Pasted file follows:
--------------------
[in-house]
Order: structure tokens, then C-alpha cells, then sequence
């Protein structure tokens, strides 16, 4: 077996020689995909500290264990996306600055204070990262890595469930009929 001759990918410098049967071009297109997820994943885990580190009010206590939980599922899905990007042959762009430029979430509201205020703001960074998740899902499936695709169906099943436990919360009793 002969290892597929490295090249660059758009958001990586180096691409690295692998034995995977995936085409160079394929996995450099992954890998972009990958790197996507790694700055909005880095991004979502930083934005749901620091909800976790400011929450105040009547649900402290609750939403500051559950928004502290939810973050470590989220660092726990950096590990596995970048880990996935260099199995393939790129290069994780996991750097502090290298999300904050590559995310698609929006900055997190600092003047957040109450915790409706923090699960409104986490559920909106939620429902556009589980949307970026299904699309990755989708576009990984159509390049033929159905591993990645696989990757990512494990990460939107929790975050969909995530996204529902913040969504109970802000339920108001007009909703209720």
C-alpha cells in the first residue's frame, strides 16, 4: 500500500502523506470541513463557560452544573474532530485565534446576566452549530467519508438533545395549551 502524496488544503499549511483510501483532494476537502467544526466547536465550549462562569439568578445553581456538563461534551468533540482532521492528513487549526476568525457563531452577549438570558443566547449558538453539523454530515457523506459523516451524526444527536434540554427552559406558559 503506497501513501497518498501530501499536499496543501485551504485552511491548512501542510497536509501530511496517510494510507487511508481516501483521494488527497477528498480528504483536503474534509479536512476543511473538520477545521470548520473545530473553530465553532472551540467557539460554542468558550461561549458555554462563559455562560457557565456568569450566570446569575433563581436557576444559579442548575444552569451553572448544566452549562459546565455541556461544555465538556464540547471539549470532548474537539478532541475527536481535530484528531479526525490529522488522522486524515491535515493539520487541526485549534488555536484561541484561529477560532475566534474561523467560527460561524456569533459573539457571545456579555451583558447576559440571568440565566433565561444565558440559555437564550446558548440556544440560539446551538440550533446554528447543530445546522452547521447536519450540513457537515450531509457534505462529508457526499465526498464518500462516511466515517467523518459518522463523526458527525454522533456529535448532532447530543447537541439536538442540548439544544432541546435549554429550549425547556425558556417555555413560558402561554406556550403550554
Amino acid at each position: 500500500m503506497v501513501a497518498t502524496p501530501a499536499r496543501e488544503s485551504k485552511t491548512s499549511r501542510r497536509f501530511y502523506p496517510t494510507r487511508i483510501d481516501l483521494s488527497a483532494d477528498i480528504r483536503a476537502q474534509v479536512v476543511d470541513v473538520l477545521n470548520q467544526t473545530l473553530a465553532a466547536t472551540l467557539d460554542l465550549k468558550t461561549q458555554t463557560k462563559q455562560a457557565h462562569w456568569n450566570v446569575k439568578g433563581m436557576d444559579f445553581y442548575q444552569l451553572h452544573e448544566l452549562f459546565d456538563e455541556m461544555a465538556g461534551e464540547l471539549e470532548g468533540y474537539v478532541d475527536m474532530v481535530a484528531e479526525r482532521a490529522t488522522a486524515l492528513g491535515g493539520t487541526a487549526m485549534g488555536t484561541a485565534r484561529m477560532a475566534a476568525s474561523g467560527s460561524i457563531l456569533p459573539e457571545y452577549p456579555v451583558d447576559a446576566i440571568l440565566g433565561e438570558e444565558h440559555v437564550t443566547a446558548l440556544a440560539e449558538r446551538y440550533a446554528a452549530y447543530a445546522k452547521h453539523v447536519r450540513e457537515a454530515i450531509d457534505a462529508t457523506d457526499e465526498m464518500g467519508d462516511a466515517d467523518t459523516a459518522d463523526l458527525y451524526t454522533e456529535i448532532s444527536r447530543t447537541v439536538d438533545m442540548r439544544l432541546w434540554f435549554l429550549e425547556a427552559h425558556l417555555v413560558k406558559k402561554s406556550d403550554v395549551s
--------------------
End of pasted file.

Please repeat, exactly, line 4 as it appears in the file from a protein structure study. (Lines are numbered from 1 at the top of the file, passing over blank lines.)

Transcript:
C-alpha cells in the first residue's frame, strides 16, 4: 500500500502523506470541513463557560452544573474532530485565534446576566452549530467519508438533545395549551 502524496488544503499549511483510501483532494476537502467544526466547536465550549462562569439568578445553581456538563461534551468533540482532521492528513487549526476568525457563531452577549438570558443566547449558538453539523454530515457523506459523516451524526444527536434540554427552559406558559 503506497501513501497518498501530501499536499496543501485551504485552511491548512501542510497536509501530511496517510494510507487511508481516501483521494488527497477528498480528504483536503474534509479536512476543511473538520477545521470548520473545530473553530465553532472551540467557539460554542468558550461561549458555554462563559455562560457557565456568569450566570446569575433563581436557576444559579442548575444552569451553572448544566452549562459546565455541556461544555465538556464540547471539549470532548474537539478532541475527536481535530484528531479526525490529522488522522486524515491535515493539520487541526485549534488555536484561541484561529477560532475566534474561523467560527460561524456569533459573539457571545456579555451583558447576559440571568440565566433565561444565558440559555437564550446558548440556544440560539446551538440550533446554528447543530445546522452547521447536519450540513457537515450531509457534505462529508457526499465526498464518500462516511466515517467523518459518522463523526458527525454522533456529535448532532447530543447537541439536538442540548439544544432541546435549554429550549425547556425558556417555555413560558402561554406556550403550554